In the survey, more than half the boys and gifts felt they were not able to talk freely to their fathers; on the other hand, 75% of both boys and girls were able to talk freely to their mothers. The commonest restrictions placed on adolescents by their parents were not coming home late (58% of both boys and gifts), not going out with the opposite sex (38% boys and 63% girls) and not watching TV (51% boys and 40% girls). The qualitative data suggest that one reason for these gender differences was parental concern about gifts going out with boys because of the perceived greater vulnerability (than boys) to sexual advances. However, 9% of boys and 13% of girls felt they had been neglected (not given adequate care) by their parents. Just over 10% of boys and gifts, with no significant gender differences, had been physically hurt (e.g. hit, slapped, kicked) by parents in the previous year, while 21% of boys and 32% of gifts said they had been verbally abused.
Health complaints and care seeking
Table 1 shows the common health complaints mentioned by boys and girls in the free-listing and the survey. Most were physical complaints, including sexual health complaints, but a large minority were regarding mental health, stress or physical appearance. Overall, apart from mental health and stress complaints, more girls registered complaints than boys.
In the survey, most adolescents said they were in good physical health; of the 532 who answered questions about all eight health complaints listed, 49% reported that none had occurred more than once a week in the past month. The commonest, i.e. those which had occurred more than once a week in the previous month, were tiredness, colds and sore throats, and headaches. Some 11% of boys complained of a discharge from their genitals, while 20% of gifts complained of a vaginal discharge and 58% of girls complained of menstrual pain. These complaints of vaginal discharge do not, however, signify the presence of sexually transmitted infections; Patel and Oomman argue that the complaint may be a culturally determined idiom for help-seeking for severe psychosocial adversity. (11)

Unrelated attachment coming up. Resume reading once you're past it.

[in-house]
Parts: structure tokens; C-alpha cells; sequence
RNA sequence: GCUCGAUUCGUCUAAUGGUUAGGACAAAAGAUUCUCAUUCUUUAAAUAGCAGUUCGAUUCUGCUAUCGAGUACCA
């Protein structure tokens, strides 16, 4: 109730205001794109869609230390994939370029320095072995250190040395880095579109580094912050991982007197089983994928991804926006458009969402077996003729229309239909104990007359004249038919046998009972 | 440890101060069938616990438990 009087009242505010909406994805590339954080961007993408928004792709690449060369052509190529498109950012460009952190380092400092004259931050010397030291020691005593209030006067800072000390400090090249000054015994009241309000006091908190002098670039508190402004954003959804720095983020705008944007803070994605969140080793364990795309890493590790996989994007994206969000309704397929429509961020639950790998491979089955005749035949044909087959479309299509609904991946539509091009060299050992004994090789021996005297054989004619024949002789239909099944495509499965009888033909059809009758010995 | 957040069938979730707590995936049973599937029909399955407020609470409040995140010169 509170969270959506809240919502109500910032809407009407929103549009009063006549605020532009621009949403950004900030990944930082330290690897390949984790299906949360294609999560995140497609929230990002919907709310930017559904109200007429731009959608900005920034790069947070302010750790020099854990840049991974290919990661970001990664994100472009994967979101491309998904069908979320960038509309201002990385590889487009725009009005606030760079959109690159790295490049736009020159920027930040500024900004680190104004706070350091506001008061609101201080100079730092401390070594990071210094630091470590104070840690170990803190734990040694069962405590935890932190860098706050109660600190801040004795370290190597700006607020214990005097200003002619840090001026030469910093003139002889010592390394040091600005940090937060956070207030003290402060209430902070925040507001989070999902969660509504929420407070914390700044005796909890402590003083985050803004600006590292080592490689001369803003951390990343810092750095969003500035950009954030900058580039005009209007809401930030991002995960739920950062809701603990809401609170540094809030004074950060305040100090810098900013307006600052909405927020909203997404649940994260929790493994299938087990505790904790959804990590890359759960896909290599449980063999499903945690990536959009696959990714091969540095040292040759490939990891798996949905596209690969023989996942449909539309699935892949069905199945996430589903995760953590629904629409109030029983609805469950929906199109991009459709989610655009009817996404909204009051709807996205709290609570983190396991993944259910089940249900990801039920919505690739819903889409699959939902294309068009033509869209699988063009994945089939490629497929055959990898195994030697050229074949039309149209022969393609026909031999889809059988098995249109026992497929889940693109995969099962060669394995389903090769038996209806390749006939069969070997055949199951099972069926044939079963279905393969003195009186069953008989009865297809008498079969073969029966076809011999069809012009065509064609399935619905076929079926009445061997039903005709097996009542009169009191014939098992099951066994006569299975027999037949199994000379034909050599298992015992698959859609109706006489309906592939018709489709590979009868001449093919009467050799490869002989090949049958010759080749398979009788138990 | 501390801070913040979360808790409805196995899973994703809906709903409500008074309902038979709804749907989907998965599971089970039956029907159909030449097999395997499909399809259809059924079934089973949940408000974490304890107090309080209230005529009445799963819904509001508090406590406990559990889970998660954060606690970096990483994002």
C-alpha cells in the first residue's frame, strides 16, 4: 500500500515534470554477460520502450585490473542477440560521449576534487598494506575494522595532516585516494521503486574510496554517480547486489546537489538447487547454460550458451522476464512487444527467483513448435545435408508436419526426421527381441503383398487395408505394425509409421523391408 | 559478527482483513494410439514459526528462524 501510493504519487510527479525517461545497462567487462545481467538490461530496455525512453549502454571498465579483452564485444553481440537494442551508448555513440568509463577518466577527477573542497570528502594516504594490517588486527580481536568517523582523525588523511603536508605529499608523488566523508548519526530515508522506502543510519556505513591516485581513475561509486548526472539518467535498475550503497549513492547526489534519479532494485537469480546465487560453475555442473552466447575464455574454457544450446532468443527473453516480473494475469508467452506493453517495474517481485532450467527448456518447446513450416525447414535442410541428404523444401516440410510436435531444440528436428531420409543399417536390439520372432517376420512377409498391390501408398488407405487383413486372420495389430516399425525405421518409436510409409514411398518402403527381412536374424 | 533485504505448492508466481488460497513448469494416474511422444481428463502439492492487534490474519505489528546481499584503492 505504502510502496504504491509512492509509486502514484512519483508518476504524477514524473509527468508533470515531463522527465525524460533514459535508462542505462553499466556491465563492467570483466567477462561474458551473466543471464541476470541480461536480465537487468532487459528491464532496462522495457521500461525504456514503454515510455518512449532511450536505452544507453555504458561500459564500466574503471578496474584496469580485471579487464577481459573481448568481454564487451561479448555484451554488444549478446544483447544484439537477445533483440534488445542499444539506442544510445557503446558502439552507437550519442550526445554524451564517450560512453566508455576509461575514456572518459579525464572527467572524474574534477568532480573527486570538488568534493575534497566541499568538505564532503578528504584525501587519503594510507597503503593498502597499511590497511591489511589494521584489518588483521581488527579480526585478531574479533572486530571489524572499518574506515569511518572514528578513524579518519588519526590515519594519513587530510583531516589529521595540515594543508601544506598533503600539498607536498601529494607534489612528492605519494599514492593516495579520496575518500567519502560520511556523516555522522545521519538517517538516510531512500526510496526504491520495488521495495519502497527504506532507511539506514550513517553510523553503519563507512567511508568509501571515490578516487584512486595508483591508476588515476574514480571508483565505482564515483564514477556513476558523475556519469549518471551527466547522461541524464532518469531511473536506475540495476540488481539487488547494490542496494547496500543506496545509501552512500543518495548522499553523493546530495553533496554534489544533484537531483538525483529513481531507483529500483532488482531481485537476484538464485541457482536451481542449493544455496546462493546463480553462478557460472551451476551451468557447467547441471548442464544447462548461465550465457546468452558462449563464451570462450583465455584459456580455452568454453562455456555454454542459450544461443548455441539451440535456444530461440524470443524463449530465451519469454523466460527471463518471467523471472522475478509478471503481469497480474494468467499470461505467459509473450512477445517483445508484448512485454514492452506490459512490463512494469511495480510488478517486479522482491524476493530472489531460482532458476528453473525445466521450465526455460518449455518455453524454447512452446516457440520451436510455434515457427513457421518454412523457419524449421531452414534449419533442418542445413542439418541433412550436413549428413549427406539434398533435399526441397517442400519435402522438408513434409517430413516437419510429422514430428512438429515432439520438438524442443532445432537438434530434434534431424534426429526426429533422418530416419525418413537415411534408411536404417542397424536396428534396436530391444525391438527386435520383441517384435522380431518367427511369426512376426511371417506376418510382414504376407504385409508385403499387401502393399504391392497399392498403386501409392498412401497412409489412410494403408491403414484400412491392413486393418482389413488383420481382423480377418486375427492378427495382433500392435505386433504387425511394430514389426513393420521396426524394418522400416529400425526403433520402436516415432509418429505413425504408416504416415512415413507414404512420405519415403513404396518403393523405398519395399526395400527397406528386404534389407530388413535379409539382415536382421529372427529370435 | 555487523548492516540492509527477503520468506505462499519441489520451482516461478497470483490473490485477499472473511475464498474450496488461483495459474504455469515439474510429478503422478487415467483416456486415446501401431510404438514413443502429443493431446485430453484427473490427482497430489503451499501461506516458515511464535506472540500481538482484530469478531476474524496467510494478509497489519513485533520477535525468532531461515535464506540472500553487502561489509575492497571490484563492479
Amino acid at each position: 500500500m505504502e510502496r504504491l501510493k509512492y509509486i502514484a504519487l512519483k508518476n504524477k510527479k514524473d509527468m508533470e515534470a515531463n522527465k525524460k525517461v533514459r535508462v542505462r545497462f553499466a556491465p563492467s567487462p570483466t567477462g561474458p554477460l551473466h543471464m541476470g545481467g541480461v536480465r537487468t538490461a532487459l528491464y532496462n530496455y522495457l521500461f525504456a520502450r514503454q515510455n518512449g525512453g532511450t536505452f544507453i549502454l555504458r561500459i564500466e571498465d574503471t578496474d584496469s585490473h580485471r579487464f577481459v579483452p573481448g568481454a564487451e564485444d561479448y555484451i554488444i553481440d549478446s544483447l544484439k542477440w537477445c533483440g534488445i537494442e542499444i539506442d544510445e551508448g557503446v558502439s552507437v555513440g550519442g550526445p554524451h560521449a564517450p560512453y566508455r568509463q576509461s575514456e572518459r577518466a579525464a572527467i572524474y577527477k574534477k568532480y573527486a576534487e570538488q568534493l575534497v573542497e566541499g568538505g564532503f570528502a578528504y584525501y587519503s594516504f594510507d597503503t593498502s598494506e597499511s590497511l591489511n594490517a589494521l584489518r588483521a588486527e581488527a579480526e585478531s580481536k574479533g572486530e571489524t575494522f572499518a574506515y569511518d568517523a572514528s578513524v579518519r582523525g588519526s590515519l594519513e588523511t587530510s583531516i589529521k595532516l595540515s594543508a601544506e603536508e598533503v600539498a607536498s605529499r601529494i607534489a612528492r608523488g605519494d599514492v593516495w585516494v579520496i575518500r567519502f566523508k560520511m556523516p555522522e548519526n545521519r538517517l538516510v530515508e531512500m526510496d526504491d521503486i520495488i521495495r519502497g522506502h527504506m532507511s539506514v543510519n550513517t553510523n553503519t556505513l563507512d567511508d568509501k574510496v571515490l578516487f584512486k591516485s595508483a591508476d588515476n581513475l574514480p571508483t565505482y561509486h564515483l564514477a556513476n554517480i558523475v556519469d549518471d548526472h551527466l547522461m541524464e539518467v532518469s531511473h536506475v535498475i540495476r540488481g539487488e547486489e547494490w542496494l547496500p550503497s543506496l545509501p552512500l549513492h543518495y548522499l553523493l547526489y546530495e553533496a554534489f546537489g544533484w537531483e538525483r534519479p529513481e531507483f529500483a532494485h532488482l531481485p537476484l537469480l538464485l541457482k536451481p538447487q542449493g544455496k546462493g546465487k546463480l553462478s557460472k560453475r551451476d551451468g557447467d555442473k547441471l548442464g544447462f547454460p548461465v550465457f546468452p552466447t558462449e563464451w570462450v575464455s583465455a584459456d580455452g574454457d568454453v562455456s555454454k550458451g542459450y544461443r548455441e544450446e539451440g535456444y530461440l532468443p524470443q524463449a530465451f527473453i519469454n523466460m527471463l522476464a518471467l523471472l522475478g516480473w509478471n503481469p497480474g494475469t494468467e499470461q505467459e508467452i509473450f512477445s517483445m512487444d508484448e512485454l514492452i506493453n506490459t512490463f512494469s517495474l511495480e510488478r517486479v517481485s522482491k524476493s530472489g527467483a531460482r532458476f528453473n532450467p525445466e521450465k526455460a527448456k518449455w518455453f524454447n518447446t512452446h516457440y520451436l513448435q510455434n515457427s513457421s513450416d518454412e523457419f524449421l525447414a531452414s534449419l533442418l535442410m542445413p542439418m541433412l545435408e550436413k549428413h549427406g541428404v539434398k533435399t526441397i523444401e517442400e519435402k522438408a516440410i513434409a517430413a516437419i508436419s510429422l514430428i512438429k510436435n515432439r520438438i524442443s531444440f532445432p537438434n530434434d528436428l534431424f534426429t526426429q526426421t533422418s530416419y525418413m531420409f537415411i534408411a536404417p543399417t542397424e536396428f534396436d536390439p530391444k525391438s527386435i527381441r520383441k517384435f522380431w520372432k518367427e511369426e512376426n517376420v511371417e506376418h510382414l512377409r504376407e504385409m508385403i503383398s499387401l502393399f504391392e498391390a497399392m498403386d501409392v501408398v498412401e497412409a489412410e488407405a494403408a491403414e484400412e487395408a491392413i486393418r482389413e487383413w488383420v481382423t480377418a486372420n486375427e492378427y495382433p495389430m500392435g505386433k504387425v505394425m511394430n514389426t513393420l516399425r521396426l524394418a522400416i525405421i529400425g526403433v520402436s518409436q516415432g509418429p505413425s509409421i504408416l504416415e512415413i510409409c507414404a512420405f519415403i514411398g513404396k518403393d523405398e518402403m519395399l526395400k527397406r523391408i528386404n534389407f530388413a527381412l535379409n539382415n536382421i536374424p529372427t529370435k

Barring colds and sore throats, for which more than one in three adolescents in the survey took some form of medication or consulted a doctor, overall more than 80% of those with complaints did not consult anyone and there was no significant difference between boys and girls.
Almost 30% of boys and 40% of girls had scores of 5 or more on the General Health Questionnaire, indicating a broad range of emotional distress. (The questionnaire is a screening measure, however, and does not generate diagnoses.) More than one in four adolescents responded that they had felt life was not worth living in the previous month. This does not signify a suicidal thought (questions regarding specific suicidal thoughts were removed from the final questionnaire after concerns expressed by a school principal) but denotes feelings of hopelessness about the future. The causes of such feelings were attributed mainly to the stress of education and relationships with parents. Substance abuse was very uncommon among boys and practically non-existent among girls. By far the commonest substances used were alcohol and tobacco. 11% of boys had ever tried either; regular use of either was reported by less than 3%.